FRIDAY, Oct. 25, 2019 (HealthDay News) — Older women who get even light exercise, like a daily walk, may lower their risk of suffering a broken hip, a large study suggests.
A number of studies have linked regular exercise to a lower risk of hip fracture — a potentially disabling or even fatal injury for older adults. Each year, more than 300,000 people in the United States aged 65 or older are hospitalized for a broken hip, according to the U.S. Centers for Disease Control and Prevention.
The new study, of more than 77,000 older U.S. women, took a deeper look at the types of exercise that are related to the risk of hip fracture and other bone breaks.
The researchers found that, on average, women who regularly exercised at any intensity — from walking, to doing yard work, to jogging — had a lower risk of hip fracture over 14 years, compared to inactive women.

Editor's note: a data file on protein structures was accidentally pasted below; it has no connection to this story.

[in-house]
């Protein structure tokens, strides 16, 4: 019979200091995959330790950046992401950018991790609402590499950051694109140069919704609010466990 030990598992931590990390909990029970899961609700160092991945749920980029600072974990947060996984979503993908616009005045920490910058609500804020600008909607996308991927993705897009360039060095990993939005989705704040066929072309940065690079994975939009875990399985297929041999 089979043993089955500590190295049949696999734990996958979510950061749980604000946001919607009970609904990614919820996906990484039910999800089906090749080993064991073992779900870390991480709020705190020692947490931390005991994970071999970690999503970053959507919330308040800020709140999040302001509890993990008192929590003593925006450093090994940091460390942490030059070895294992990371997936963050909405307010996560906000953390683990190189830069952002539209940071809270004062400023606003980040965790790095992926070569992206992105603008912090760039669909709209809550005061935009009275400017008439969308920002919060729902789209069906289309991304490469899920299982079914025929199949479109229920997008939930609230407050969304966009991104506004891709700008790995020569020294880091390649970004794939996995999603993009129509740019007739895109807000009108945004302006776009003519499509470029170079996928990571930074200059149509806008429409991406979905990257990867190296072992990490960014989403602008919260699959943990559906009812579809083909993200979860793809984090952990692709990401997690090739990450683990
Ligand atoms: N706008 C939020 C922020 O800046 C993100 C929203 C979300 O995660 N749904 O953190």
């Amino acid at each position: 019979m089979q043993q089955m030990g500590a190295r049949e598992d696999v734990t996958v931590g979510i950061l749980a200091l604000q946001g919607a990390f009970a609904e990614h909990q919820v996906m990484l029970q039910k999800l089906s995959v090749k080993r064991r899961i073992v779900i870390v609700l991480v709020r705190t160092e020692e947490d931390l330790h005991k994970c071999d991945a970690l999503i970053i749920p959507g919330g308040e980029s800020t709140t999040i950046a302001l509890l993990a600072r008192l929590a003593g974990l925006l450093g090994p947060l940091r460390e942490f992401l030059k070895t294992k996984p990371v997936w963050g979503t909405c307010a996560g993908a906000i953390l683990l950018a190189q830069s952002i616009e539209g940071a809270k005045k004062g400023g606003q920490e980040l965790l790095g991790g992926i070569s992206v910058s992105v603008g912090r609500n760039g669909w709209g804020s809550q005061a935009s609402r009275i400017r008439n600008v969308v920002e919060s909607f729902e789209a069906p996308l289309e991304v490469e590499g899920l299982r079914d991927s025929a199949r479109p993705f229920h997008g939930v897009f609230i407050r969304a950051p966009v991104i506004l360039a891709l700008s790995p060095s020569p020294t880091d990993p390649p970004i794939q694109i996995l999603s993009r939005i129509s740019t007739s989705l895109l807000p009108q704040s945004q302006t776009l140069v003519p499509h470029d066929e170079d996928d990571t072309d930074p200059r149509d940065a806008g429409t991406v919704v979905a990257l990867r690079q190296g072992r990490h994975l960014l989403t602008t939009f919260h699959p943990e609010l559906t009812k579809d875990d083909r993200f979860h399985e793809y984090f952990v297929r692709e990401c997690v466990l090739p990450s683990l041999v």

It all suggests that even light activity is enough to curb the risk of these serious injuries, said study leader Michael LaMonte, a research associate professor at the State University of New York at Buffalo.
“We were happy to see a strong relationship between walking and lower hip fracture risk,” he said. “As we get older, we naturally do less-strenuous physical activity. This suggests that to lower your risk of hip fracture, you don’t need to do anything fancy. It can be as simple as walking.”
The findings “strongly support” longstanding recommendations for people to fit physical activity into their daily routine, according to Dr. Richard Bockman.
“Get out there and walk,” said Bockman, chief of the endocrine service at the Hospital for Special Surgery, in New York City.
Lower-impact activities do not have a big effect on bone density. But Bockman, who was not involved in the study, said that while bone density matters in hip fracture risk, other factors are also involved. They include muscle strength in the lower body, balance and agility, since broken hips are almost always the result of a fall.